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This was right around the time that the large studios, namely Warner Bros, were axing their animation departments. When Warner Bros closed down its cartoon studio in May , many of its animators were hired by Hanna-Barbera to work on this film, including Fritz Freleng who worked as story supervisor. Also featured were Mel Blanc Chizzling , J. One notable aspect of this movie from the perspective of the Yogi Bear series is the debut of the iconic design for Cindy Bear. For the film, she was given a more unique design, including light grey-beige fur, and a more gentle personality to match.
From this point forward in all merchandise and later TV series, Cindy would retain this redesign. As a result, it was very popular during its extended summer matinee run. Sign in or sign up and post using a HubPages Network account. Comments are not for promoting your articles or other sites. Other product and company names shown may be trademarks of their respective owners. HubPages and Hubbers authors may earn revenue on this page based on affiliate relationships and advertisements with partners including Amazon, Google, and others.
Lots of soundtrack albums have such clips and this LP sounds as if it had a better-than-the-average budget, so additional funds could have included Butler, Messick and Bennett. The soundtrack album itself is fine listening, but nevertheless leaves one wanting more both musically and technically. More bizarre is the odd use of stereo on side one.
Though the full stereo tracks without anomalies sound terrific, the mono album offers consistency. Musical Direction: Jim Timmens. Running Time: 34 minutes.
Only two songs from the Hanna-Barbera feature appear on this album, with a hefty helping of previously released songs based on the characters. He also made some vocal appearances on Total Television cartoons—and recorded a number of Golden Records, most notably The Poky Little Puppy read-along. She was best known for being the voice of Little Lulu in the Famous Studios cartoons of the s.
That would have made the album that much more enjoyable! And those radio spots were good,but really…the BEARtles? Wonder if Joe Barbera was the one who threw in that suggestion?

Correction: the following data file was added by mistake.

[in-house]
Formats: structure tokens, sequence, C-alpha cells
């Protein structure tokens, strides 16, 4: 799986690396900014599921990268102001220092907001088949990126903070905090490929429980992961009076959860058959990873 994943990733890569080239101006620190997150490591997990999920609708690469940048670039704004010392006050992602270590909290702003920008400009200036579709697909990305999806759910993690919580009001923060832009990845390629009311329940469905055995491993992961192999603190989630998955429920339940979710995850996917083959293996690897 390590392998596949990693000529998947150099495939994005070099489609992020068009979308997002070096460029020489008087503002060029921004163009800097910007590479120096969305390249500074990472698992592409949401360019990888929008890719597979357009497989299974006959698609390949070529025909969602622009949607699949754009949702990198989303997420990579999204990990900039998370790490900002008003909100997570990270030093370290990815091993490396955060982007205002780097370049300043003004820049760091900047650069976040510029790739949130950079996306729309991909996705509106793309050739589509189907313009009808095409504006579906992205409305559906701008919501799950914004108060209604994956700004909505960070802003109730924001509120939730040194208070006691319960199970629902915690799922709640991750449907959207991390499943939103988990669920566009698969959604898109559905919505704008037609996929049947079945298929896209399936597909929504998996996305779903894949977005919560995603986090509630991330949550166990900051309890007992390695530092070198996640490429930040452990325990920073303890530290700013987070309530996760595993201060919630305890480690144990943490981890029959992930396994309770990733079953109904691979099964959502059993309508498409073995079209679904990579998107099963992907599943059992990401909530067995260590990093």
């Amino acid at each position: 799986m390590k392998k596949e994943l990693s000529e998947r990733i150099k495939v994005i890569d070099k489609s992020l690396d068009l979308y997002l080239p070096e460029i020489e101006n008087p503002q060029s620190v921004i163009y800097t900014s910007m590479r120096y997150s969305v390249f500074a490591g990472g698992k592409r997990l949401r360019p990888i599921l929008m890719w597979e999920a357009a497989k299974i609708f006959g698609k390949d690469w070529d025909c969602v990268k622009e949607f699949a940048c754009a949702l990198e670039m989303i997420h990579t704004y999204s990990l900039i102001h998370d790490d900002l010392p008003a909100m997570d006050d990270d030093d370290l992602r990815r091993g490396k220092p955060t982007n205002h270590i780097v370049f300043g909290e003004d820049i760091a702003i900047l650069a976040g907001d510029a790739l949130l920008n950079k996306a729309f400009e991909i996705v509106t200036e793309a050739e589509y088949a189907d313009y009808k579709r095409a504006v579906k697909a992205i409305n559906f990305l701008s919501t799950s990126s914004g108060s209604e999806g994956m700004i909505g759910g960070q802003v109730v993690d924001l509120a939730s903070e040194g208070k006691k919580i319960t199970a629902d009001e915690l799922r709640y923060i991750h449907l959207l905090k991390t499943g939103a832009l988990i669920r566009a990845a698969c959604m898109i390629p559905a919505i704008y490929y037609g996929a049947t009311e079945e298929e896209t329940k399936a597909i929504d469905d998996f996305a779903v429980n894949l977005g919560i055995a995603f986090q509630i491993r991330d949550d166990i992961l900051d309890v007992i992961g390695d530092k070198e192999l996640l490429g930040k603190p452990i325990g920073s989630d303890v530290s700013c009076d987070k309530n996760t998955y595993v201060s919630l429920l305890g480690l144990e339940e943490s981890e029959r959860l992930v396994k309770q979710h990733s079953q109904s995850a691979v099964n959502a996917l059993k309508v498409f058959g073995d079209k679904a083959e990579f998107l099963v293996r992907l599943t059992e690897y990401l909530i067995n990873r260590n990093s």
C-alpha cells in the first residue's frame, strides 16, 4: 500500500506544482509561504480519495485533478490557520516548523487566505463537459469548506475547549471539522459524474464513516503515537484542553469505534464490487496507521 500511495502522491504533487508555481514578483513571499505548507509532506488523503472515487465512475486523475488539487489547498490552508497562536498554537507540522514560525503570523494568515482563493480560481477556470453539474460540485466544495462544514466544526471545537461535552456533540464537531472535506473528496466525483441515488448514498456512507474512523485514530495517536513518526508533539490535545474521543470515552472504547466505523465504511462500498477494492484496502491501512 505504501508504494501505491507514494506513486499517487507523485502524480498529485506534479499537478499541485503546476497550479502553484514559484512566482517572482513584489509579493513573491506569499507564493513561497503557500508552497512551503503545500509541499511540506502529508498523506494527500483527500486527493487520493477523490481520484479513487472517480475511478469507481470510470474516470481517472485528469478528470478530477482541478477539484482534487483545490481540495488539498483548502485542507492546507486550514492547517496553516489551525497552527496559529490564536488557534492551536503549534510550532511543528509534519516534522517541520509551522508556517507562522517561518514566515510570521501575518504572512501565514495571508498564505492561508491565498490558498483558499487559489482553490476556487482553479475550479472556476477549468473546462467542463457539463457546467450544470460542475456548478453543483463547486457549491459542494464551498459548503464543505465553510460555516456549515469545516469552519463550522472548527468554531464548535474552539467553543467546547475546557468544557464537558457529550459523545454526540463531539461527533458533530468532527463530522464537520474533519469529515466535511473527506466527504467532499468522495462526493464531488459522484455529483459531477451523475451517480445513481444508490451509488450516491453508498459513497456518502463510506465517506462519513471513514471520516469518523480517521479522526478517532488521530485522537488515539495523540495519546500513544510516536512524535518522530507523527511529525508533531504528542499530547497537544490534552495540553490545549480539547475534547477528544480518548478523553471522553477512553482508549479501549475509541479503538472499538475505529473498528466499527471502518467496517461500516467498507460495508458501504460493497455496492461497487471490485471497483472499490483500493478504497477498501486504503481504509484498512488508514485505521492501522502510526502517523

see url Why not …? Two things: — How did a gag of Yogi hiding in a small refrigerator survive safety-minded clippers? Restrictions about such things as the refrigerator gag were not as strict in movies as on TV, and there were fewer groups and individuals presiding over such things in those days, so it was probably overlooked as being questionable.
Actually,there was a snickering dog character who had appeared in several early Huckleberry Hound cartoons. There was talk in the trade papers in —before Yogi even had his own show—of putting him in a feature film. DB, the snickering dog idea goes back to the Huckleberry Hound show. Read here. Thanks for the info! Also noteworthy are the design changes that were made to Cindy Bear and Ranger Smith for this film. For the film, the artists slimmed her down and made her a brown bear, took away the hat and gave her a more appealing scarf instead.
Also Ranger Smith was likewise slimmed down and given a more appealing appearance. Nice thoughts as usual, Frederick. In the case of Cindy and Ranger Smith, their appearance in the movie pretty much cemented that design they would be seen as since, give how many spin-offs or merchandised artwork I had seen of them in my lifetime. Anyone know why the main title credits with the theme song are excised for TV airings? The Man Called Flintstone is always left intact. I love the titles for this and the Flintstones feature ever notice how the Man Called Flintstone titles slightly resemble the Abbott and Costello titles?
I think the VHS has it, though. First time I saw the movie I laughed out loud at the Columbia opening. Anything noteworthy in the Columbia logo for the Yogi film? It was kind of an odd decision to simply ditch the title song entirely there and I wonder why they did it at all. In the film saw a theatrical re-release from Clubhouse Pictures, a subsidiary of Atlantic Entertainment Group.